POV-Ray : Newsgroups : povray.general : Minimum Distance Function Server Time17 Aug 2022 21:39:44 EDT (-0400)
 Minimum Distance Function (Message 1 to 10 of 39)
 From: jceddy Subject: Minimum Distance Function Date: 6 Jul 2022 16:15:00 Message:
```
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"headline": "Minimum Distance Function",
"dateCreated": "2022-07-06T20:15:00+00:00",
"datePublished": "2022-07-06T20:15:00+00:00",
"author": {
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"name": "jceddy"
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I've implemented a Minimum Distance algorithm that estimates the minimum
distance from any point and the surface of an object.

The reason I implemented it is so that I could use it inside an "internal"
function that I can then use in the definition of (for example) and isosurface.

The algorithm does a really short "brute force", checking vectors in a bunch of
directions from the point, and finding the shortest distance in any of those
directions (if there is actually a "hit" in any of those directions), in order
to get an initial estimate, then uses simulated annealing to improve the
estimate.

I have a few questions that are really specific to the development team:

Is there already functionality implementing a minimum distance to an arbitrary
object that I missed? I looked for one, but haven't actually asked directly.

Is this something that could work its way back into the povray code? I was
thinking that I would add a class to implement the simulated annealing in a
general way, a minimum distance implementation, and "internal" function to call
it from POV STL, and then probably a minimum distance pattern that would work
similar to the existing object pattern, except it wouldn't have sharp edges at
the object boundary. Where would be the preferred place to stick the simulated
annealing class? Is that the kind of thing that would go under Core/Math?

I am still playing with it a bit, but am thinking that if it might be useful for
other folks, I should do it "right" so I can submit it over on github.

I've included an attachment showing some of the testing I have been doing while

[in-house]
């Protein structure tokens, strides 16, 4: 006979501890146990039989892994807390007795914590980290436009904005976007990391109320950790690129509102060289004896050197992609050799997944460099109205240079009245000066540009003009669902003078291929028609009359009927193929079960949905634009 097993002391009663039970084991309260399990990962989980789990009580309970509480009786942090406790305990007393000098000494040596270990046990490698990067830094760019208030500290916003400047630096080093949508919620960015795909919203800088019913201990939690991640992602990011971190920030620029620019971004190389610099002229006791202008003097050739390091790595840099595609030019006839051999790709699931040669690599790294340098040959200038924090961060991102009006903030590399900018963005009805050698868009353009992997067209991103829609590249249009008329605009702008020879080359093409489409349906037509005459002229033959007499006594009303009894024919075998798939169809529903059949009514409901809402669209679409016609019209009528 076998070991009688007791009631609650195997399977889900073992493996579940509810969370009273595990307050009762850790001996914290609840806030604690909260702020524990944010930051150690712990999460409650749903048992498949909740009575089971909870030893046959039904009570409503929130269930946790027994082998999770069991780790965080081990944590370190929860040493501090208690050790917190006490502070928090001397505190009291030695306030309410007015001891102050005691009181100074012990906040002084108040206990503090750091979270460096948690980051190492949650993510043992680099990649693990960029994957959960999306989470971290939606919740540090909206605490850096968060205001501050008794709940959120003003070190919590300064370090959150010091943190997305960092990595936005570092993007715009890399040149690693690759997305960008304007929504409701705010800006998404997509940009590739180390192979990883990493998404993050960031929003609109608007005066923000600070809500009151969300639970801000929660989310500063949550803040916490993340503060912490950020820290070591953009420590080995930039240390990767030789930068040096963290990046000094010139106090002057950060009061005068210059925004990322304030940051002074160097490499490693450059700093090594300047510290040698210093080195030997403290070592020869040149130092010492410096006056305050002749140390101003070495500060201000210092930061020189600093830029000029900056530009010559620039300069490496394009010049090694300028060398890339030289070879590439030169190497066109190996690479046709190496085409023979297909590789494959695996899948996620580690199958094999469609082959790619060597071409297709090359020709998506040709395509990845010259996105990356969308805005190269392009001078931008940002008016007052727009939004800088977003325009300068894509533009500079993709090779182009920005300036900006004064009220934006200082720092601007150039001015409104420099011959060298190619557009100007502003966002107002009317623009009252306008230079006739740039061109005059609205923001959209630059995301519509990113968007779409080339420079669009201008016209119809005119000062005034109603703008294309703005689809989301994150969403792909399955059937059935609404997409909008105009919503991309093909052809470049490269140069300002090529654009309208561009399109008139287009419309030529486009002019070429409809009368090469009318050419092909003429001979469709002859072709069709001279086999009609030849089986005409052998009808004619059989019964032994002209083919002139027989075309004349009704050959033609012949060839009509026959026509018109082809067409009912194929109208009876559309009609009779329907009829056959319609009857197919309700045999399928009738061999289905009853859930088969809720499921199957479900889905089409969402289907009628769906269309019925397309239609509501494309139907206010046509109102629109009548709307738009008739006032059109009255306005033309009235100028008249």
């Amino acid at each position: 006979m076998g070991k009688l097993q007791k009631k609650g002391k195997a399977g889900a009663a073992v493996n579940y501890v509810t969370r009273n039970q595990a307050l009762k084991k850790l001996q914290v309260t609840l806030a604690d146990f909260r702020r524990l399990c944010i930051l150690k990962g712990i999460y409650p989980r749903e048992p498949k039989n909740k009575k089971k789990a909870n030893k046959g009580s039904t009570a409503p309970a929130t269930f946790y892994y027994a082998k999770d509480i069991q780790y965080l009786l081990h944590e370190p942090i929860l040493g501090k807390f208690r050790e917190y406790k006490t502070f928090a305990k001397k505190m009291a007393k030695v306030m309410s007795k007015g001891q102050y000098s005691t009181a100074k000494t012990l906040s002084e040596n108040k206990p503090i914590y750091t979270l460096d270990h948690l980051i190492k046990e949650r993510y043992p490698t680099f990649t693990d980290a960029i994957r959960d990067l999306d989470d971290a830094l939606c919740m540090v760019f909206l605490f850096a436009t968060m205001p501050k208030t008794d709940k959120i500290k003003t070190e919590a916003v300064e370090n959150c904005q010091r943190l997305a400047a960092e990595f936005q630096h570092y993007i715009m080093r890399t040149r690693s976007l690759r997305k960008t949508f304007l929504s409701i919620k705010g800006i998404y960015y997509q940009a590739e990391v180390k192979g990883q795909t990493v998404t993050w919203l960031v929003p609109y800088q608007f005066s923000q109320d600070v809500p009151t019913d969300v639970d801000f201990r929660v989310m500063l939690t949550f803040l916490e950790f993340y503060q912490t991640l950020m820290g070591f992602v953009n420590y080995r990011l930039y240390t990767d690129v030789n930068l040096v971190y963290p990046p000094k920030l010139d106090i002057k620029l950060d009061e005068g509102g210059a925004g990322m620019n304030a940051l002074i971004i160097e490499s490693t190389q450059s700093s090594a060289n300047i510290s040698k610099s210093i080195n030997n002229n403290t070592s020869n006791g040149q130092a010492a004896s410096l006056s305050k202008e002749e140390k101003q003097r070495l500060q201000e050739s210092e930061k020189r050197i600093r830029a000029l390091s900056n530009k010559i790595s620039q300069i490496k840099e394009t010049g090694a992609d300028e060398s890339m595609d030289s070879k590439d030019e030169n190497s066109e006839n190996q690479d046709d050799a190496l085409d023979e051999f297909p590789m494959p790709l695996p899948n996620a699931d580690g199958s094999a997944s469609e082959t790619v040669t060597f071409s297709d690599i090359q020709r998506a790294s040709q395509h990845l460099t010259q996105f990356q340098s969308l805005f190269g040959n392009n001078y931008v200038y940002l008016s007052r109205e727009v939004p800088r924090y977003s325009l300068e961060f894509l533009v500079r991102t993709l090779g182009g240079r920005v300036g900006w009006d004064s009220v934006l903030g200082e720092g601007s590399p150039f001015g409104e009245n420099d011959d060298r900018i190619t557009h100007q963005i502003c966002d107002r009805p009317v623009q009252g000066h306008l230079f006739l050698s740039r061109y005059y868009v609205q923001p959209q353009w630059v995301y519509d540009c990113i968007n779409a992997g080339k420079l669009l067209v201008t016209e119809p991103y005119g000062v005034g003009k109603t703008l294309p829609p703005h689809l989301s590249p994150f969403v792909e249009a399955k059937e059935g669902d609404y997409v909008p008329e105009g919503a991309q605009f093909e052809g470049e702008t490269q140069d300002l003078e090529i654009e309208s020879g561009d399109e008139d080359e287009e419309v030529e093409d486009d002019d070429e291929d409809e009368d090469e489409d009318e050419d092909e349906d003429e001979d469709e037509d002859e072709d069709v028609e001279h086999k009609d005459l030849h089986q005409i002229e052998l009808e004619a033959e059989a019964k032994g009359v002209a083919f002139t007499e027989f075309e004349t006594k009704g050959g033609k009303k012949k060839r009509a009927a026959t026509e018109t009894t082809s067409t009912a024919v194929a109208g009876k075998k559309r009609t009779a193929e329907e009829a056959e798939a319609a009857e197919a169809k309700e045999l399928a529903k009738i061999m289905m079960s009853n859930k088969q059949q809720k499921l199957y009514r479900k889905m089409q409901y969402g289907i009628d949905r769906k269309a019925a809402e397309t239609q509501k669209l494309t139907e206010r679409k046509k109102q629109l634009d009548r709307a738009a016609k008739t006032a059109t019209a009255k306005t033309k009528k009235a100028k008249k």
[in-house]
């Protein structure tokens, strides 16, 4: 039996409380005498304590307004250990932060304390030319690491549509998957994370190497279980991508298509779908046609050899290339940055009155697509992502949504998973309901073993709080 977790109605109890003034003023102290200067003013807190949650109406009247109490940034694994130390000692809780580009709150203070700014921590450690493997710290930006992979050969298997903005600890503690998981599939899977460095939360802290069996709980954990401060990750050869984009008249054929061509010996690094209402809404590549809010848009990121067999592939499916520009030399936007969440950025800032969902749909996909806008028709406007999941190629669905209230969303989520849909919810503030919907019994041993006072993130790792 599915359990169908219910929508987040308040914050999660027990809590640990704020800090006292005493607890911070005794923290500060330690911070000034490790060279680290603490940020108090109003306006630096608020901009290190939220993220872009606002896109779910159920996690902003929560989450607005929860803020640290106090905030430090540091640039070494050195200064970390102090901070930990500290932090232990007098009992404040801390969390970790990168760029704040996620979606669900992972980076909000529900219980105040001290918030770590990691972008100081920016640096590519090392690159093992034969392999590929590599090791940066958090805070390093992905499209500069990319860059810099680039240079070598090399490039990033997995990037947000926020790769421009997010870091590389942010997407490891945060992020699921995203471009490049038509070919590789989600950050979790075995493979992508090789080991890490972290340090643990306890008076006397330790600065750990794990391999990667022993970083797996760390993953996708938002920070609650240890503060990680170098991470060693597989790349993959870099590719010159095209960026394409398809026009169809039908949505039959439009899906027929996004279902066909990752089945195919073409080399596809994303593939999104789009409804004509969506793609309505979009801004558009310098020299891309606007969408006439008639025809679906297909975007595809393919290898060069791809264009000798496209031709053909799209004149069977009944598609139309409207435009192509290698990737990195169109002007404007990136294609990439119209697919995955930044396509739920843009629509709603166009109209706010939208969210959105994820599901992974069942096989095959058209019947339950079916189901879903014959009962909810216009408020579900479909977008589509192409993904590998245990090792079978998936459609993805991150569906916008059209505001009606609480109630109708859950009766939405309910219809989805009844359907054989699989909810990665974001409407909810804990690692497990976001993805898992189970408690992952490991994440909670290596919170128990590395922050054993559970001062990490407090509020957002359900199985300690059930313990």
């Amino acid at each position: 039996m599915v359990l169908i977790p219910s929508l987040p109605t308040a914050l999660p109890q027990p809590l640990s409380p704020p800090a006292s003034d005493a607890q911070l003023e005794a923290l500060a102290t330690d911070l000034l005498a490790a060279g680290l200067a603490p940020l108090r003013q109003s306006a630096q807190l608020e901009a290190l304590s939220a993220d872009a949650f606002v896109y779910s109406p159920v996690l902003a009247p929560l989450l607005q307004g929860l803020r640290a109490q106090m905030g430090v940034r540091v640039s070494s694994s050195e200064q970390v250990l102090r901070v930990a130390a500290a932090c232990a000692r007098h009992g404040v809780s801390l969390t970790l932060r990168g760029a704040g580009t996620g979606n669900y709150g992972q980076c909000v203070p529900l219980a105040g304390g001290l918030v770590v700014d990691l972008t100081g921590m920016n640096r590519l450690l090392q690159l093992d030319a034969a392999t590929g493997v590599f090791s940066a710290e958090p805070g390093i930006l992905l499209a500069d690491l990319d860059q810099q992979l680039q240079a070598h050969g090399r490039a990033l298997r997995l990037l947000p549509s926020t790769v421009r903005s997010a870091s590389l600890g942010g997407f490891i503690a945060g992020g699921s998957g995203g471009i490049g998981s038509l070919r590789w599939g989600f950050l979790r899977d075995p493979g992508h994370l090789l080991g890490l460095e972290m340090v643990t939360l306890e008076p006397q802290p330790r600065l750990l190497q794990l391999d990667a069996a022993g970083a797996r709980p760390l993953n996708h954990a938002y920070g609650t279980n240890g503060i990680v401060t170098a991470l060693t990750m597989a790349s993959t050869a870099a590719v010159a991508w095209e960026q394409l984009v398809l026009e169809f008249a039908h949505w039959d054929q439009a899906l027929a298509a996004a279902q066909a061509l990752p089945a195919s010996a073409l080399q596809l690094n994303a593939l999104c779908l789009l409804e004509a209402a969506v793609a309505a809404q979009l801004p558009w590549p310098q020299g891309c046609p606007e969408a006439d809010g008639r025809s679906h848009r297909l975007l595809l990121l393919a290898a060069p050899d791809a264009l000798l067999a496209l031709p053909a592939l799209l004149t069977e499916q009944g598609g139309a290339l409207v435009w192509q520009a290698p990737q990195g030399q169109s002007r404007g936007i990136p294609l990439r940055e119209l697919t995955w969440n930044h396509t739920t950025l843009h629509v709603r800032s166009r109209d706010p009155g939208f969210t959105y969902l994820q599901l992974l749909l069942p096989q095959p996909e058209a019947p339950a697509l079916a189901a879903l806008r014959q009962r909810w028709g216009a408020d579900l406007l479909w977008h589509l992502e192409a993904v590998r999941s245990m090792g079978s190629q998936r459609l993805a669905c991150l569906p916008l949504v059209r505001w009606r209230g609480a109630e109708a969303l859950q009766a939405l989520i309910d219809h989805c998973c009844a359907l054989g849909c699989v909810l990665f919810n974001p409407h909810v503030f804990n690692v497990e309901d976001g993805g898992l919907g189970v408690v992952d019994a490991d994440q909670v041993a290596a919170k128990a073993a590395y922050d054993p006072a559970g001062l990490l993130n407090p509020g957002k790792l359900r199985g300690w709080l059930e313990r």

using the function to define an isosurface. In the two images, the object in the
center is just an object rendered directly, on the left is the object rendered
as an isosurface using a pigment pattern as the defining function (of course it
is terrible, due to the infinite gradient at the object surface), and on the
right the the object rendered as an isosurface using the minimum distance
function with a very short annealing period (BTW, the function flips the sign to
negative for points inside the object, so you have a clean 0.0 threshold at the
surface of the object).
```

Attachments:
Download 'test_both.png' (118 KB)

Preview of image 'test_both.png'

 From: Bald Eagle Subject: Re: Minimum Distance Function Date: 6 Jul 2022 20:15:00 Message:
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"headline": "Re: Minimum Distance Function",
"dateCreated": "2022-07-07T00:15:00+00:00",
"datePublished": "2022-07-07T00:15:00+00:00",
"author": {
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"jceddy" <jce### [at] gmailcom> wrote:

> Is there already functionality implementing a minimum distance to an arbitrary
> object that I missed? I looked for one, but haven't actually asked directly.

I don't believe there is - accessible from the SDL, anyway.  I know that in the
past, people have asked about ways to make pigment patterns based on the
distance of an object from the camera.
Can't find those threads at the moment...

> I am still playing with it a bit, but am thinking that if it might be useful for
> other folks, I should do it "right" so I can submit it over on github.

You are correct - it would be a useful thing to have.

>on the
> right the the object rendered as an isosurface using the minimum distance
> function with a very short annealing period (BTW, the function flips the sign to
> negative for points inside the object, so you have a clean 0.0 threshold at the